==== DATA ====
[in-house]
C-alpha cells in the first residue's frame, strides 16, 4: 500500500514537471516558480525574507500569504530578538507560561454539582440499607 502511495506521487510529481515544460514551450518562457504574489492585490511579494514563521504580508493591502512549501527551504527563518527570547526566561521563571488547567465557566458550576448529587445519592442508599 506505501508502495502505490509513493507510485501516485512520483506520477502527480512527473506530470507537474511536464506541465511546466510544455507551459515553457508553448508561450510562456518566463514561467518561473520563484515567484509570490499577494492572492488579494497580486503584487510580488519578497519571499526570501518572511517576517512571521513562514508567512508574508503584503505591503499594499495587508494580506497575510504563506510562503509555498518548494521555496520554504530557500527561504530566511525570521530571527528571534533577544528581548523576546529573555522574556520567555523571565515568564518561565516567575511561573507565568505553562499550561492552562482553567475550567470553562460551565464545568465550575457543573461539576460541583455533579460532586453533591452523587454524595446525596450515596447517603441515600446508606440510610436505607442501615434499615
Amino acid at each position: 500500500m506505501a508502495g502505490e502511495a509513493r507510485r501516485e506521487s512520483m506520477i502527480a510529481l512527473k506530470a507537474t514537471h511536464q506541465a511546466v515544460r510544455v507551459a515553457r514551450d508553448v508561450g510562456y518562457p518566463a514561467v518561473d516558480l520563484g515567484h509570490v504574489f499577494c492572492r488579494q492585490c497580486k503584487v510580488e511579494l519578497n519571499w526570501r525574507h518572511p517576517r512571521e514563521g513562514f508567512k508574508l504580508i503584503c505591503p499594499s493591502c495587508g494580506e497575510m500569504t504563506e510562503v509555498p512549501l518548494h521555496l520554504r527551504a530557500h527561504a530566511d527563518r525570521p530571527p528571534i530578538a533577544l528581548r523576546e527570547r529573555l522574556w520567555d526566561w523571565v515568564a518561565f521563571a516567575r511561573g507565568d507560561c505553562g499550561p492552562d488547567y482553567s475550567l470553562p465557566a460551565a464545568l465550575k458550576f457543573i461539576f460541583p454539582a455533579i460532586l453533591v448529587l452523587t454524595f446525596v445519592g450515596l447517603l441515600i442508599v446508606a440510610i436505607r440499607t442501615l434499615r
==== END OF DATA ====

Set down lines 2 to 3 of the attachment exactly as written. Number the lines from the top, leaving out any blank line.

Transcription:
C-alpha cells in the first residue's frame, strides 16, 4: 500500500514537471516558480525574507500569504530578538507560561454539582440499607 502511495506521487510529481515544460514551450518562457504574489492585490511579494514563521504580508493591502512549501527551504527563518527570547526566561521563571488547567465557566458550576448529587445519592442508599 506505501508502495502505490509513493507510485501516485512520483506520477502527480512527473506530470507537474511536464506541465511546466510544455507551459515553457508553448508561450510562456518566463514561467518561473520563484515567484509570490499577494492572492488579494497580486503584487510580488519578497519571499526570501518572511517576517512571521513562514508567512508574508503584503505591503499594499495587508494580506497575510504563506510562503509555498518548494521555496520554504530557500527561504530566511525570521530571527528571534533577544528581548523576546529573555522574556520567555523571565515568564518561565516567575511561573507565568505553562499550561492552562482553567475550567470553562460551565464545568465550575457543573461539576460541583455533579460532586453533591452523587454524595446525596450515596447517603441515600446508606440510610436505607442501615434499615
Amino acid at each position: 500500500m506505501a508502495g502505490e502511495a509513493r507510485r501516485e506521487s512520483m506520477i502527480a510529481l512527473k506530470a507537474t514537471h511536464q506541465a511546466v515544460r510544455v507551459a515553457r514551450d508553448v508561450g510562456y518562457p518566463a514561467v518561473d516558480l520563484g515567484h509570490v504574489f499577494c492572492r488579494q492585490c497580486k503584487v510580488e511579494l519578497n519571499w526570501r525574507h518572511p517576517r512571521e514563521g513562514f508567512k508574508l504580508i503584503c505591503p499594499s493591502c495587508g494580506e497575510m500569504t504563506e510562503v509555498p512549501l518548494h521555496l520554504r527551504a530557500h527561504a530566511d527563518r525570521p530571527p528571534i530578538a533577544l528581548r523576546e527570547r529573555l522574556w520567555d526566561w523571565v515568564a518561565f521563571a516567575r511561573g507565568d507560561c505553562g499550561p492552562d488547567y482553567s475550567l470553562p465557566a460551565a464545568l465550575k458550576f457543573i461539576f460541583p454539582a455533579i460532586l453533591v448529587l452523587t454524595f446525596v445519592g450515596l447517603l441515600i442508599v446508606a440510610i436505607r440499607t442501615l434499615r